Hide
          criccomini Chris Riccomini added a comment -

          Do we plan to provide an mechanism to really guarantee "read-only"?

          I don't think so. I was thinking we'd just have the read-only store not have a put() method (i.e. it wouldn't be a KeyValueStore, it'd be a ReadOnlyKeyValueStore, or something).

          Since the state stream actually can be updated even by the same Samza job. It's more like "write" is discouraged. It maybe related to what Martin brings up in Samza-300 , some lock-like stuff.

          You're correct. It's more like "write is discouraged". There's really no good way for us to prevent writes to the changelog (that I can think of). Personally, I think this is OK.

          How do we localize the "global state"? Not sure if we leave this to the users or we do this job.

          This was discussed a bit in SAMZA-353. In the current proposal, the SamzaContainer will be responsible for localizing the global state (not hte StreamTask). The StreamTask will get the global state store using the TaskContext, as with any other store, and will call .get() on it, as usual (assuming it's a KeyValueStore).

          Putting the global state to the local state store seems better than putting to HashMap.

          Agreed. The current proposal is to have the SamzaContainer put the global state into a local state store (shared among StreamTasks, one per-container).

          But then it will requires the "global key" to be different from any "local-key". Otherwise, it will be occasionally overridden by local operations.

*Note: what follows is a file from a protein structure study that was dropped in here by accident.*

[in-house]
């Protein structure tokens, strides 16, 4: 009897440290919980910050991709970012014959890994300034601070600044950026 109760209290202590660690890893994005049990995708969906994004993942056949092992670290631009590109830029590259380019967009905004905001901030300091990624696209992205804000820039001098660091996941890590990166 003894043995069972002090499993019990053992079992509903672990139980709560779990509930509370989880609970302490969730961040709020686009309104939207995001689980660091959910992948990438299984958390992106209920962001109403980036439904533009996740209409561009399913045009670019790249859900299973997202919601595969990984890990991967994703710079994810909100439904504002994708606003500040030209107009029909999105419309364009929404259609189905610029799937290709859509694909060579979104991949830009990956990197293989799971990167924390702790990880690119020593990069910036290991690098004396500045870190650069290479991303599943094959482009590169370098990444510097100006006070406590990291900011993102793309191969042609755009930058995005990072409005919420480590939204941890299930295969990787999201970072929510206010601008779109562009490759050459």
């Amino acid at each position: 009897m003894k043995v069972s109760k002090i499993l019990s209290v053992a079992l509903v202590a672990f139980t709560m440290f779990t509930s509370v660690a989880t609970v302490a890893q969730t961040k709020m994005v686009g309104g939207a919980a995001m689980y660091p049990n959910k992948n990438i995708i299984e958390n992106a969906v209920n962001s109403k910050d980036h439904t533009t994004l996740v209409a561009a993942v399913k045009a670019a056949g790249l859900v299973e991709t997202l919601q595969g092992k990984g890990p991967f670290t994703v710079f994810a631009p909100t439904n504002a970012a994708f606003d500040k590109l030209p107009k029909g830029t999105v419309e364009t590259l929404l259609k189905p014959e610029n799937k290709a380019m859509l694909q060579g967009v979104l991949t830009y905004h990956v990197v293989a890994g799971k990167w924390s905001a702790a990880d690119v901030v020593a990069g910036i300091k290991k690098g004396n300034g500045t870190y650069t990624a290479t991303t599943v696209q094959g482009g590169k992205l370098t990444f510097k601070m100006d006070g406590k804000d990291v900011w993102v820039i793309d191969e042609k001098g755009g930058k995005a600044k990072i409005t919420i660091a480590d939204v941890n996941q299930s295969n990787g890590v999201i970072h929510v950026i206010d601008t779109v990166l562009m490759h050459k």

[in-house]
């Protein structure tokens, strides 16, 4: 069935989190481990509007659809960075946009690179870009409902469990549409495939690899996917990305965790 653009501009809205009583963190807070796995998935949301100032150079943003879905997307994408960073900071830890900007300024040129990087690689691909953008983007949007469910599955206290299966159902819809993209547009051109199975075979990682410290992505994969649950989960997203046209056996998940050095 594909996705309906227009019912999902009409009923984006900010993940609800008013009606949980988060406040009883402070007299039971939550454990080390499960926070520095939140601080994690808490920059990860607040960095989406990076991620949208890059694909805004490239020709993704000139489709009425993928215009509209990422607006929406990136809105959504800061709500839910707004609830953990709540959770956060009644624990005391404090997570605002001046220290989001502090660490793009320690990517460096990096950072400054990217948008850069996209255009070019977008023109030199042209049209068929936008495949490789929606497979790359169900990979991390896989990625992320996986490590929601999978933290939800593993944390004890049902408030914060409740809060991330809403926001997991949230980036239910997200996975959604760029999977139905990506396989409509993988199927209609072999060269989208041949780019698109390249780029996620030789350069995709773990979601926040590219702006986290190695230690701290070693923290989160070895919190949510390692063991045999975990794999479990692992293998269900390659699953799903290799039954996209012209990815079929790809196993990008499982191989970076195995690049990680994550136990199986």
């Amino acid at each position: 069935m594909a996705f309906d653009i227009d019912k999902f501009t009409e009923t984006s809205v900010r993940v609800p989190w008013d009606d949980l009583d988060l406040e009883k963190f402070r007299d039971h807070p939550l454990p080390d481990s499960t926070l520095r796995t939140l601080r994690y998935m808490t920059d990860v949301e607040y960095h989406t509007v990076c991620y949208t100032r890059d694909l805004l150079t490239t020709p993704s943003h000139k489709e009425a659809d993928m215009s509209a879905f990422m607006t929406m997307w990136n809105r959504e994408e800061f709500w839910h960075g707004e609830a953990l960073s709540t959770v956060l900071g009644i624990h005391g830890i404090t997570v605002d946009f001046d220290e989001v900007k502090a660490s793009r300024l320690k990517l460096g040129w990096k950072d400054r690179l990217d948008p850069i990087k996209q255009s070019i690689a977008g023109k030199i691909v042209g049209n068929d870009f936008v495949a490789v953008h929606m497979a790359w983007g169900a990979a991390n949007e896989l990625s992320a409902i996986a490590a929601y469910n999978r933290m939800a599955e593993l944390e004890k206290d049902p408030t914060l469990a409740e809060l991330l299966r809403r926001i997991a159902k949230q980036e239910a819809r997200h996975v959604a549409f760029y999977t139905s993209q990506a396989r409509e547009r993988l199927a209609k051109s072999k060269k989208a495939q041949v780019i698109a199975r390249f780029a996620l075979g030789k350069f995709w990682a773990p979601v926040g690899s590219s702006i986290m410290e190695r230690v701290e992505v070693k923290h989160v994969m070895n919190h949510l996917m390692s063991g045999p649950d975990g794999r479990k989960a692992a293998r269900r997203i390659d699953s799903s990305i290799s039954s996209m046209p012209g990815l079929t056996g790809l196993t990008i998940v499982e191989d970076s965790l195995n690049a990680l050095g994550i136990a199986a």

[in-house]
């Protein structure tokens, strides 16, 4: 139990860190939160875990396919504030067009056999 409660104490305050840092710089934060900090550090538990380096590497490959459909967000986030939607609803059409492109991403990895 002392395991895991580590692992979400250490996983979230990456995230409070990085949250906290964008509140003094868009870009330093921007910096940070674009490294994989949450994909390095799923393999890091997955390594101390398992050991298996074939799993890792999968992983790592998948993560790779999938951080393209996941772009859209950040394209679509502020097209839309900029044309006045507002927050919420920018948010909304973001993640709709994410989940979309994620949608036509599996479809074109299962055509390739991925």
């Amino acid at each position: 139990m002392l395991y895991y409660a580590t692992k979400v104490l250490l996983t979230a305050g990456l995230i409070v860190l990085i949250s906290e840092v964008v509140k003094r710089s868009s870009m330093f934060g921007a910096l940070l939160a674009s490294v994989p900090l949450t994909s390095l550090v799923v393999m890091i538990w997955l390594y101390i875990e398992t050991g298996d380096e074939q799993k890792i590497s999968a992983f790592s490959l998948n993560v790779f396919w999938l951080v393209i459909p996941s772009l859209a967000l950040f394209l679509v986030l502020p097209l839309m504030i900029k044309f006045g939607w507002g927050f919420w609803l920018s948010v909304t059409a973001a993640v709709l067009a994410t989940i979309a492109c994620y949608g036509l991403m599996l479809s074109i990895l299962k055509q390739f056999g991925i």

I think we'd just have two stores in this scenario:

          def init(...) {
            val localStore = context.getStore("my-local-store").asInstanceOf[KeyValueStore]
            val globalStore = context.getStore("my-global-store").asInstanceOf[ReadOnlyKeyValueStore]
          }
          
          Show
          criccomini Chris Riccomini added a comment - Do we plan to provide an mechanism to really guarantee "read-only"? I don't think so. I was thinking we'd just have the read-only store not have a put() method (i.e. it wouldn't be a KeyValueStore, it'd be a ReadOnlyKeyValueStore, or something). Since the state stream actually can be updated even by the same Samza job. It's more like "write" is discouraged. It maybe related to what Martin brings up in Samza-300 , some lock-like stuff. You're correct. It's more like "write is discouraged". There's really no good way for us to prevent writes to the changelog (that I can think of). Personally, I think this is OK. How do we localize the "global state"? Not sure if we leave this to the users or we do this job. This was discussed a bit in SAMZA-353 . In the current proposal, the SamzaContainer will be responsible for localizing the global state (not hte StreamTask). The StreamTask will get the global state store using the TaskContext, as with any other store, and will call .get() on it, as usual (assuming it's a KeyValueStore). Putting the global state to the local state store seems better than putting to HashMap. Agreed. The current proposal is to have the SamzaContainer put the global state into a local state store (shared among StreamTasks, one per-container). But then it will requires the "global key" to be different from any "local-key". Otherwise, it will be occasionally overridden by local operations. I think we'd just have two stores in this scenario: def init(...) { val localStore = context.getStore( "my-local-store" ).asInstanceOf[KeyValueStore] val globalStore = context.getStore( "my-global-store" ).asInstanceOf[ReadOnlyKeyValueStore] }
          Hide
          criccomini Chris Riccomini added a comment -

          Attaching a link to KAFKA-1639. Doing atomic pushes and swaps could be implemented via control messages.

          Show
          criccomini Chris Riccomini added a comment - Attaching a link to KAFKA-1639 . Doing atomic pushes and swaps could be implemented via control messages.

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            • Assignee:
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              Reporter:
              criccomini Chris Riccomini